The investigation by federal prosecutors and securities regulators into a proposed merger between a cash-rich blank check company and former President Donald J. Trump’s social media company has gotten closer to Mr. Trump’s end of the deal.
Federal prosecutors served grand jury subpoenas on Trump Media & Technology Group and “certain current and former TMTG personnel,” according to a regulatory filing on Friday by Digital World Acquisition, the special purpose acquisition company that has a tentative deal to merge with Trump Media.
Grand jury subpoenas are typically issued in connection with a potential criminal investigation. The filing said the Securities and Exchange Commission also served a subpoena on Trump Media this week.
Just days earlier, Digital World revealed that it, too, had received a grand jury subpoena from federal prosecutors in Manhattan along with similar subpoenas served on its board of directors.
The grand jury subpoenas appear related to earlier S.E.C. subpoenas on Digital World that sought communications concerning potential merger talks with representatives of Trump Media before Digital World’s initial public offering in September.
The regulatory filing on Friday said the grand jury subpoenas served on Trump Media were “seeking a subset of the same or similar documents demanded in subpoenas to Digital World and its directors.”
The expanding investigation threatens to delay the completion of the merger, which would provide Mr. Trump’s company and its social media platform, Truth Social, with up to $1.3 billion in capital, in addition to a stock market listing.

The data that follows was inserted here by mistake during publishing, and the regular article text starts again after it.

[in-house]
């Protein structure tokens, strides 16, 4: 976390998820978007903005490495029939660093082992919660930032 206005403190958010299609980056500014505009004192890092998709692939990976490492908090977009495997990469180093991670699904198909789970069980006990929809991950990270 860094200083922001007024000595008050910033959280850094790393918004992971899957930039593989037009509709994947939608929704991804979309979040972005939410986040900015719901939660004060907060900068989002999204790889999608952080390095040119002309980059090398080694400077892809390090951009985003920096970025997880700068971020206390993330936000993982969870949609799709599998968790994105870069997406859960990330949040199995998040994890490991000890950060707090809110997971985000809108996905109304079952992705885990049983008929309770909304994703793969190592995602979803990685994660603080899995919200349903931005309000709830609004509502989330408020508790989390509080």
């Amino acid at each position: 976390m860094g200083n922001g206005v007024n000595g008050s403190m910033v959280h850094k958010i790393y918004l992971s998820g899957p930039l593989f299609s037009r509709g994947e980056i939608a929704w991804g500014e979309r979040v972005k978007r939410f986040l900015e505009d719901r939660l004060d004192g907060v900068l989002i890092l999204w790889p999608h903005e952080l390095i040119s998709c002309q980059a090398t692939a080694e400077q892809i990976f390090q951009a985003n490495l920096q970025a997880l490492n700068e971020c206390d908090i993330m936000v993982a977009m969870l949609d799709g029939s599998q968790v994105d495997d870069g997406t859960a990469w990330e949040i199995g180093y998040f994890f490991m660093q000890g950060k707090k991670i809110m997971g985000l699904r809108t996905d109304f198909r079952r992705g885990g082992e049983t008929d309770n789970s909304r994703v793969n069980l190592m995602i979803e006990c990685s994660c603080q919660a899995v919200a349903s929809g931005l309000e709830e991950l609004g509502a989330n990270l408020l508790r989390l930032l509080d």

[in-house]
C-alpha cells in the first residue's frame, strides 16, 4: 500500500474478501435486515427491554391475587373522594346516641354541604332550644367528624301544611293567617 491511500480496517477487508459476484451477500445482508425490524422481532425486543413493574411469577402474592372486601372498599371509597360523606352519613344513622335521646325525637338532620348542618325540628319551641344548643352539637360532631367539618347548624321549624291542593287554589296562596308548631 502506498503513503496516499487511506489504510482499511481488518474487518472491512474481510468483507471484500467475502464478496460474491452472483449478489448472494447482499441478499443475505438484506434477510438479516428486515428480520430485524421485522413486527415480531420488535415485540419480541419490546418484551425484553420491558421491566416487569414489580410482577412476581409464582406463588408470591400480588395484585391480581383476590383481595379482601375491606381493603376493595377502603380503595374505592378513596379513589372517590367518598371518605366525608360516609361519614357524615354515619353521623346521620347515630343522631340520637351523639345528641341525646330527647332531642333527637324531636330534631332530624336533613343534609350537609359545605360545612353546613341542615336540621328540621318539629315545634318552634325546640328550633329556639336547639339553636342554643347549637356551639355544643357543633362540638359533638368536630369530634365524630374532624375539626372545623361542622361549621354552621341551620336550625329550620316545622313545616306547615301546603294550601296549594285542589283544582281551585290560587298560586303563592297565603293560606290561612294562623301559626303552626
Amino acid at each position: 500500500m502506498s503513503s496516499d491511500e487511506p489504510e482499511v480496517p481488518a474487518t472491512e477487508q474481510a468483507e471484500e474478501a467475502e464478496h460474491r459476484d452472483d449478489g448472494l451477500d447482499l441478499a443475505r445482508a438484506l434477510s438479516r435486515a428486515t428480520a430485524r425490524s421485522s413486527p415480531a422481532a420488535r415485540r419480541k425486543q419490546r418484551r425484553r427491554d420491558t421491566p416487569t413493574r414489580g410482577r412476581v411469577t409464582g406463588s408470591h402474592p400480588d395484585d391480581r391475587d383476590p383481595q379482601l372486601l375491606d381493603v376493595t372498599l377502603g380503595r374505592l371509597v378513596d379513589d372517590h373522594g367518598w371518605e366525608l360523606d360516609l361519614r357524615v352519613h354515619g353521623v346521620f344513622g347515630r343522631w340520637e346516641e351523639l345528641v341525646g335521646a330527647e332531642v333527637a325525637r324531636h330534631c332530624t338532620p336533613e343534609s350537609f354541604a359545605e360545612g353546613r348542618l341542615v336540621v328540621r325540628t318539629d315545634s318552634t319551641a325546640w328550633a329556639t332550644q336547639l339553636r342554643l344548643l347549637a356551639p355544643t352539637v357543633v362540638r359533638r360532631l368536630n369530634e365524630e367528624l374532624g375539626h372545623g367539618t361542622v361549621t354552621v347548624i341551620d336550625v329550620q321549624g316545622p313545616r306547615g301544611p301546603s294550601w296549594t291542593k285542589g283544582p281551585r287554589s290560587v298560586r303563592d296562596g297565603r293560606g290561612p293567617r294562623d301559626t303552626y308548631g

The S.E.C. investigation has focused on whether there were serious discussions between the leadership of Digital World and Trump Media before the special purpose acquisition company, or SPAC, went public in September and, if so, why those talks were not disclosed in regulatory filings. SPACs, which raise money to go public in the hopes of finding a merger candidate, are not supposed to have an acquisition target in mind when they raise money from investors.
Regulators have also requested information about trading activity in securities of Digital World before the merger announcement in October. A few weeks before the merger announcement, there was a big surge in trading of Digital World warrants — a type of security that gives the holder the right to buy shares at a specified price.
Representatives for Trump Media did not immediately respond to a request for comment.
The company, based in Sarasota, Fla., is led by Devin Nunes, the former Republican congressman who became chief executive officer this year. Mr. Trump, who has a licensing deal with the company, is chairman.
It is unclear which current and former personnel at Trump Media received subpoenas.
Truth Social, a Twitter-like platform, remains the primary product of the company. Mr. Trump, over the past few months, has become a frequent poster on the platform.
This week, he used the platform repeatedly to criticize the testimony of a former White House aide, Cassidy Hutchinson, before the congressional Jan. 6 committee.
Trump Media has called Truth Social a “free expression” alternative to Twitter, which permanently barred the former president from using its platform after the Jan. 6, 2021, attack on the Capitol.
Maggie Haberman contributed reporting.